From: Bob Kiss ^lt;bobkiss@caribsurf.com>
Date: 11/16/04-08:30:08 AM Z
Message-id: <NIBBJBPKILANKFOAGNHEMENODBAA.bobkiss@caribsurf.com>

        I remember a string around 1999, not long after I joined this list,
referring to "feeders at the trough" who eat but don't contribute. I have
endeavored to contribute when possible but, sadly, as a relative newcomer to
alt processes, I often left it to the more experienced members to answer.
        Sooooooooooo, now I propose to bring a bucket of...stuff...to the trough,
i.e., to relate the story of my print order for the large hotel chain.
        They ordered three 11X14 and three 16X20 (image size on 15X18 and 20X24
paper respectively) platinum/palladium prints of the 8X10 negatives of my
Chattel House images. (I am documenting these little architectural gems
which stemmed from emancipation in the British Empire in 1838).
        As a result of advice from the list I priced the 11X14s at $500 U.S. and
the 16X20s at $700 U.S. which, given that they ordered 6 prints, was
reasonable and accepted.
        At present I only do DOP Pt/Pd prints on Cranes Platinotype "Natural" in
Sodium Citrate dev at 40 C with an Oxalic acid first clear, two EDTA/sulfite
clears, a quick dip into some hypoclear to buffer it (love that metaborate),
1/2 hour wash and 2 min rinse in distilled water followed by screen drying.
        I don't have my 8X10 enlarger set up yet as I just moved homes so I decided
to go to a service bureau, have my 8X10s scanned on a drum scanner and
digitally enlarged negs output on an Image Setter. It was lovely to be able
to "Frotoshop" the images to fine tune them for printing.
        I checked with the digital gurus and couldn't get curves to get me started
so, instead, I asked myself, "What does Pt/Pd to best and what does it do
worst?" Pt/Pd prints have wonderful highlight separation and scale but
rather flat, compressed shadow rendition. So I said to myself, "Self! Kick
up the shadow contrast and midtone densities and slightly reduce the
highlight contrast".
***NOTA BENE: I will always be referring to the negative unless otherwise
        This is very easily achieved in Frotoshop by going to the "curves" function
when viewing the negative and "pulling" the middle of the curve
substantially upward. This increases the slope (contrast) of the curve in
the shadow areas, increases the midtone density, and decreases the slope of
the curve (contrast) in the highlight region. The resulting negative looks
good but when you invert it to a positive on the monitor it looks too light
and washed out. I then went back to curves and pulled up the shadow
contrast and density even further, leaving the midtone to highlight portion
as a straight line into the corner of the box. I was working with a service
bureau here in Barbados that had never even heard of Pt/Pd prints before,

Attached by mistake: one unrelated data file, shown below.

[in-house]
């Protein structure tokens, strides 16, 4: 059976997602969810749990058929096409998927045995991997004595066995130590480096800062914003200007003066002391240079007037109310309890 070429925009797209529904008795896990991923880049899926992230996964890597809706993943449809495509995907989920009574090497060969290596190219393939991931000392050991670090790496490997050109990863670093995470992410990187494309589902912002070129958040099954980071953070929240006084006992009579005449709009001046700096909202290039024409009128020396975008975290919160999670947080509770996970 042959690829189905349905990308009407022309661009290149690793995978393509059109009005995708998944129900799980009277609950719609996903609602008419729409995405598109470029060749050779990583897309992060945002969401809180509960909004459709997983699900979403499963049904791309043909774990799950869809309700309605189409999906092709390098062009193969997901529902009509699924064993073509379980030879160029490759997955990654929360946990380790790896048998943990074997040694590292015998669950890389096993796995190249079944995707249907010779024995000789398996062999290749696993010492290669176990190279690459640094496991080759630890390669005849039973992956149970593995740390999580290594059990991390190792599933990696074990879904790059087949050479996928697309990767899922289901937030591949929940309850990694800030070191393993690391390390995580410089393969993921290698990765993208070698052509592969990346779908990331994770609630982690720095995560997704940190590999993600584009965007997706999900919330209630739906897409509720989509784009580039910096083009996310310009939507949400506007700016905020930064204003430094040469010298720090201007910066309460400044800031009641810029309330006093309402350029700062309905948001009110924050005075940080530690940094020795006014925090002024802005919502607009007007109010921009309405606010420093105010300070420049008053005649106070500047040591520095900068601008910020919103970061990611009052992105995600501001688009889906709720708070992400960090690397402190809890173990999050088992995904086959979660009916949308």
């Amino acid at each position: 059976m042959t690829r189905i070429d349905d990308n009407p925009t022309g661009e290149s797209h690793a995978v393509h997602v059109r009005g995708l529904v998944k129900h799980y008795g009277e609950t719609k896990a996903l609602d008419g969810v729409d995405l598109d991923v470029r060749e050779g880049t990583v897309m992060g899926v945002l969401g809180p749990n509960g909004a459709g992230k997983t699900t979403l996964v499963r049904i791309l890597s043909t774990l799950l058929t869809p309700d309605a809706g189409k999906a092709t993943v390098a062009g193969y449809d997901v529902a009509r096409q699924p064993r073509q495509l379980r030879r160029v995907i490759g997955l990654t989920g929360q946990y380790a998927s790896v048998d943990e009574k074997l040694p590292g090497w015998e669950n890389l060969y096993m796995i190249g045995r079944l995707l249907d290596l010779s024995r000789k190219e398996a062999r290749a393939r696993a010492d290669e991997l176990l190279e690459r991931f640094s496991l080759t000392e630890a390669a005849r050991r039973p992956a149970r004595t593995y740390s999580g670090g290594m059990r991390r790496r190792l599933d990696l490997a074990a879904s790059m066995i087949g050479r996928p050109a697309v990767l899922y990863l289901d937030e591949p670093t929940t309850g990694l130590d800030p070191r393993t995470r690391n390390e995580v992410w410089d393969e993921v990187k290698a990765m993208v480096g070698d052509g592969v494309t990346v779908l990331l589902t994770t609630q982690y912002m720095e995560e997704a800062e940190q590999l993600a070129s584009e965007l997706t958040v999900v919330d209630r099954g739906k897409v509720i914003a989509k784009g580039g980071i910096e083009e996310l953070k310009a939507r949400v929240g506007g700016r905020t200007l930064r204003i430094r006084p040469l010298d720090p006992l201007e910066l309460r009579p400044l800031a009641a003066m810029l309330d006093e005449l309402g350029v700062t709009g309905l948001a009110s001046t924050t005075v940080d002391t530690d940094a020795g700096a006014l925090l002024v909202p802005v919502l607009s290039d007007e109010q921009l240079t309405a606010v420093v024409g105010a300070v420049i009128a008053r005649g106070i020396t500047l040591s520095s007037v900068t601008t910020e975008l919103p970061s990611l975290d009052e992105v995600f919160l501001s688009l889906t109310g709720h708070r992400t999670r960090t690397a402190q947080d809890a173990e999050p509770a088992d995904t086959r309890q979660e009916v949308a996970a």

let alone seen a good Pt/Pd neg so it was a fight all the way. They kept
trying to sneak negs by me which would have printed well in ink-on-paper but
looked flat and muddy in Pt/Pd. Making them redo them cured them of THAT
habit. We did have some problems with vertical banding in the flat sky
areas (seemed to be rf interference) and processor streaking but they were
        What I also did was set the whitest highlight at 98% dot (remember,
negative) and the thinnest shadow at 2% dot. I got GREAT prints...I am
ashamed to say, some better than my contact Pt/Pd prints from the original
        The reason for all of this curve pulling was that I need at least 100
exposure units (Nu-Arc metal halide plate burner) with clear film to get a
1.5 density on my Pt/Pd paper. I tried more contrast agent (OA "B" of the
chlorate variety) to no avail. Seems best to have a good negative to start
        I found that Pt/Pd prints made from continuous tone negs tend to dry down
"normally"; highlights get a little darker, shadows lighter, with a small
loss of contrast. It appears that prints from digital negatives dry
differently. The shadows do get lighter but the highlight density and
contrast both seem to increase. I observed some of the prints over the
drying time and realized that the paper itself looked "grayer" when wet and
whiter when dry. I suggest that, as prints from digital negatives are
actually composed of a whole array of dots of D-Max and D-min, the D-min of
the paper base actually gets lighter resulting in lighter, more contrasty
highlights. Go figure!
        A few other observations (also not scientifically confirmed):
1) Keep the dev pH below 7 (slightly acid). If it goes above 7 (some
suggest from the paper sizing dissolving in it) the D-max falls off rapidly.
2) Good even re-moistening 5 min. prior to exposure necessary to good D-max.
3) Seems better to get from exposure to dev ASAP. I found that delays
affected the D-max.
        Well, that should fill the trough with something. I will leave it to y'all
to judge.
        Again, a great thanks to Eric Neilsen, Dick Arentz, and all the people on
the list who answered my numerous questions and made great suggestions.
Thanks to the authors of the great books I have read; James, Nadeau, Webb &
Reed, and Sullivan & Weese. Thanks to the person who suggested using large
sheets of plastic mosquito screen under the large prints while processing to
give them added "wet strength". Without this I would have had trays full of
pulp on a few occasions. Thanks to Melody Bostic who shipped me some BIG
paper on short notice. And, without fail, thanks to Judy, WJPFP, and all
the contributors who made me believe, "I think I can, I think I can..." I
                                CHEERS FROM BARBADOS!

Please check my website: www.bobkiss.com
Received on Tue Nov 16 08:30:50 2004

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